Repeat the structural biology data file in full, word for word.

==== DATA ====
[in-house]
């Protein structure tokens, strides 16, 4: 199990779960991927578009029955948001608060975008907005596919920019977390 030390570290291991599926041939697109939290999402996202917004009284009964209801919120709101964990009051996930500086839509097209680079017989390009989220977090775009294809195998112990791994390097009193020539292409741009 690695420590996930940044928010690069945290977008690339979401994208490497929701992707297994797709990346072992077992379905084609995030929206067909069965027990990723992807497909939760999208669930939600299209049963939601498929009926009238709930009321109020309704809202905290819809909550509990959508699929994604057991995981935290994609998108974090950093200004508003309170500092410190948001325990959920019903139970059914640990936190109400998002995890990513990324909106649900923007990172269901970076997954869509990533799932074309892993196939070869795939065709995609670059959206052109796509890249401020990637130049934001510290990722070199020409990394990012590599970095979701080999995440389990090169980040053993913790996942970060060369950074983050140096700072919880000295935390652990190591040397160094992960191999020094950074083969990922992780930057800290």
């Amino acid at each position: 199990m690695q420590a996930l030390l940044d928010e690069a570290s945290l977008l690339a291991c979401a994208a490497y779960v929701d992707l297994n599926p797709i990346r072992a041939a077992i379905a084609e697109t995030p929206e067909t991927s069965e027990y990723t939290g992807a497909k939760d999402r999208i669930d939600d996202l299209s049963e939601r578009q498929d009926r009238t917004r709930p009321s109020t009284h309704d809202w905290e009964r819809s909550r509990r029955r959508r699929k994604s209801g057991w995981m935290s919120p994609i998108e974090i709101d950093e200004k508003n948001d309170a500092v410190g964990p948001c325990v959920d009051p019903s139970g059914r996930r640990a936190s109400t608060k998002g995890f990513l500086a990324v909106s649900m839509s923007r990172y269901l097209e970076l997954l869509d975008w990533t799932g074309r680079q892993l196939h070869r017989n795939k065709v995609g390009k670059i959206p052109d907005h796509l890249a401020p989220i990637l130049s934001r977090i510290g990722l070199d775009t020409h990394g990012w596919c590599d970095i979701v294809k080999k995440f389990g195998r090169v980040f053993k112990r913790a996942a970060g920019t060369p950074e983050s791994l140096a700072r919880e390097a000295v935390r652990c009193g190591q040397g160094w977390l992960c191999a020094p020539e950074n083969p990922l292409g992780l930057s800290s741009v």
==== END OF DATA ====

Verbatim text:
[in-house]
């Protein structure tokens, strides 16, 4: 199990779960991927578009029955948001608060975008907005596919920019977390 030390570290291991599926041939697109939290999402996202917004009284009964209801919120709101964990009051996930500086839509097209680079017989390009989220977090775009294809195998112990791994390097009193020539292409741009 690695420590996930940044928010690069945290977008690339979401994208490497929701992707297994797709990346072992077992379905084609995030929206067909069965027990990723992807497909939760999208669930939600299209049963939601498929009926009238709930009321109020309704809202905290819809909550509990959508699929994604057991995981935290994609998108974090950093200004508003309170500092410190948001325990959920019903139970059914640990936190109400998002995890990513990324909106649900923007990172269901970076997954869509990533799932074309892993196939070869795939065709995609670059959206052109796509890249401020990637130049934001510290990722070199020409990394990012590599970095979701080999995440389990090169980040053993913790996942970060060369950074983050140096700072919880000295935390652990190591040397160094992960191999020094950074083969990922992780930057800290």
């Amino acid at each position: 199990m690695q420590a996930l030390l940044d928010e690069a570290s945290l977008l690339a291991c979401a994208a490497y779960v929701d992707l297994n599926p797709i990346r072992a041939a077992i379905a084609e697109t995030p929206e067909t991927s069965e027990y990723t939290g992807a497909k939760d999402r999208i669930d939600d996202l299209s049963e939601r578009q498929d009926r009238t917004r709930p009321s109020t009284h309704d809202w905290e009964r819809s909550r509990r029955r959508r699929k994604s209801g057991w995981m935290s919120p994609i998108e974090i709101d950093e200004k508003n948001d309170a500092v410190g964990p948001c325990v959920d009051p019903s139970g059914r996930r640990a936190s109400t608060k998002g995890f990513l500086a990324v909106s649900m839509s923007r990172y269901l097209e970076l997954l869509d975008w990533t799932g074309r680079q892993l196939h070869r017989n795939k065709v995609g390009k670059i959206p052109d907005h796509l890249a401020p989220i990637l130049s934001r977090i510290g990722l070199d775009t020409h990394g990012w596919c590599d970095i979701v294809k080999k995440f389990g195998r090169v980040f053993k112990r913790a996942a970060g920019t060369p950074e983050s791994l140096a700072r919880e390097a000295v935390r652990c009193g190591q040397g160094w977390l992960c191999a020094p020539e950074n083969p990922l292409g992780l930057s800290s741009v």